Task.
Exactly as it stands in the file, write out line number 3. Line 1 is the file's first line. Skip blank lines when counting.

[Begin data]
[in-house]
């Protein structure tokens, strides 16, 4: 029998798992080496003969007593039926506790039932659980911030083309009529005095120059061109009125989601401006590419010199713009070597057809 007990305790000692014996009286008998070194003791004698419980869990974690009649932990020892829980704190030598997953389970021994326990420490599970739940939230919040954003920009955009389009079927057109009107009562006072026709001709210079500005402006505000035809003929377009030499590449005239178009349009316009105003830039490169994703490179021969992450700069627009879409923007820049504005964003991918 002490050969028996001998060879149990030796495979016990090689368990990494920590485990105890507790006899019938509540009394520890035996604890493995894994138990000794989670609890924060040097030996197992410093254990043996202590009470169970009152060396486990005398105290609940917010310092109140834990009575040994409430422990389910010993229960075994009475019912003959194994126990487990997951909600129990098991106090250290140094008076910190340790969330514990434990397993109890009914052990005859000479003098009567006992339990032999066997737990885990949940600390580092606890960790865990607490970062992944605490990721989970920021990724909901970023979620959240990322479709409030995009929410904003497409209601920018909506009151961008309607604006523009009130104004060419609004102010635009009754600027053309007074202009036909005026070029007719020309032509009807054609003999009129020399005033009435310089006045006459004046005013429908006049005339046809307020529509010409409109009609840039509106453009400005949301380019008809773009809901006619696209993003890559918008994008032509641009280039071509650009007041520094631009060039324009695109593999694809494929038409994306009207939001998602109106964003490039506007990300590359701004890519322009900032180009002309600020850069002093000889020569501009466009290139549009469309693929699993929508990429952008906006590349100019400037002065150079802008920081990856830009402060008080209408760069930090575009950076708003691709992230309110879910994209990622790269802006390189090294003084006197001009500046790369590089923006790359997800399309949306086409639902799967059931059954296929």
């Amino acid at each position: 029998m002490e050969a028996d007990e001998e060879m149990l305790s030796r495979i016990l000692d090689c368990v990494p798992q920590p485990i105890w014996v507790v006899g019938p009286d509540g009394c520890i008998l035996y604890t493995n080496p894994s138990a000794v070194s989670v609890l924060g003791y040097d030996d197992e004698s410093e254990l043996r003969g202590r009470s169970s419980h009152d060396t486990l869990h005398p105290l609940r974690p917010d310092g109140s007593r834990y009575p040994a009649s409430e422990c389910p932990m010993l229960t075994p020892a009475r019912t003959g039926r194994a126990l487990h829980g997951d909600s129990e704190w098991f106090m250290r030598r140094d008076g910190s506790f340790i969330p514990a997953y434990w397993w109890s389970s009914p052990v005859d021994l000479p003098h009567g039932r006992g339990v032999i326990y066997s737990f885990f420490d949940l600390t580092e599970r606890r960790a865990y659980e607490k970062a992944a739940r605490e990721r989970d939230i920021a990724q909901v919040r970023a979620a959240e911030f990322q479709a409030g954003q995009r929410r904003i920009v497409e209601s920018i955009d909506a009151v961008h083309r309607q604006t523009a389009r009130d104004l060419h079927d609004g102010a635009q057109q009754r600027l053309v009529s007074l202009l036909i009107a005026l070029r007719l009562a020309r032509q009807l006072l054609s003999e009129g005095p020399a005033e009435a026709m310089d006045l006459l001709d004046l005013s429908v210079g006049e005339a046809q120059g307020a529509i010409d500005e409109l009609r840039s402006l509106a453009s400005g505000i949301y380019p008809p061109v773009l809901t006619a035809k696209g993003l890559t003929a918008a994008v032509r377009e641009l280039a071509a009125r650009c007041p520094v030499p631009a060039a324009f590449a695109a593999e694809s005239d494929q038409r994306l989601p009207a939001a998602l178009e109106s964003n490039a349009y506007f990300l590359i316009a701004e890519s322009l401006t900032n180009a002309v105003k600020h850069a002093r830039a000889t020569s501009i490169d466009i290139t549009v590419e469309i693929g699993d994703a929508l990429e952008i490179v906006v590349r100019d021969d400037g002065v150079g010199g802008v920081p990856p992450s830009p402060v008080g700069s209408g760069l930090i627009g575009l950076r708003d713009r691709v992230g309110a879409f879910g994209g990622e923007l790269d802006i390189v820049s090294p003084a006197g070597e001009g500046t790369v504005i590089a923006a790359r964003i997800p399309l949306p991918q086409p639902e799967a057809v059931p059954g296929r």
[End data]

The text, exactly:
């Amino acid at each position: 029998m002490e050969a028996d007990e001998e060879m149990l305790s030796r495979i016990l000692d090689c368990v990494p798992q920590p485990i105890w014996v507790v006899g019938p009286d509540g009394c520890i008998l035996y604890t493995n080496p894994s138990a000794v070194s989670v609890l924060g003791y040097d030996d197992e004698s410093e254990l043996r003969g202590r009470s169970s419980h009152d060396t486990l869990h005398p105290l609940r974690p917010d310092g109140s007593r834990y009575p040994a009649s409430e422990c389910p932990m010993l229960t075994p020892a009475r019912t003959g039926r194994a126990l487990h829980g997951d909600s129990e704190w098991f106090m250290r030598r140094d008076g910190s506790f340790i969330p514990a997953y434990w397993w109890s389970s009914p052990v005859d021994l000479p003098h009567g039932r006992g339990v032999i326990y066997s737990f885990f420490d949940l600390t580092e599970r606890r960790a865990y659980e607490k970062a992944a739940r605490e990721r989970d939230i920021a990724q909901v919040r970023a979620a959240e911030f990322q479709a409030g954003q995009r929410r904003i920009v497409e209601s920018i955009d909506a009151v961008h083309r309607q604006t523009a389009r009130d104004l060419h079927d609004g102010a635009q057109q009754r600027l053309v009529s007074l202009l036909i009107a005026l070029r007719l009562a020309r032509q009807l006072l054609s003999e009129g005095p020399a005033e009435a026709m310089d006045l006459l001709d004046l005013s429908v210079g006049e005339a046809q120059g307020a529509i010409d500005e409109l009609r840039s402006l509106a453009s400005g505000i949301y380019p008809p061109v773009l809901t006619a035809k696209g993003l890559t003929a918008a994008v032509r377009e641009l280039a071509a009125r650009c007041p520094v030499p631009a060039a324009f590449a695109a593999e694809s005239d494929q038409r994306l989601p009207a939001a998602l178009e109106s964003n490039a349009y506007f990300l590359i316009a701004e890519s322009l401006t900032n180009a002309v105003k600020h850069a002093r830039a000889t020569s501009i490169d466009i290139t549009v590419e469309i693929g699993d994703a929508l990429e952008i490179v906006v590349r100019d021969d400037g002065v150079g010199g802008v920081p990856p992450s830009p402060v008080g700069s209408g760069l930090i627009g575009l950076r708003d713009r691709v992230g309110a879409f879910g994209g990622e923007l790269d802006i390189v820049s090294p003084a006197g070597e001009g500046t790369v504005i590089a923006a790359r964003i997800p399309l949306p991918q086409p639902e799967a057809v059931p059954g296929r």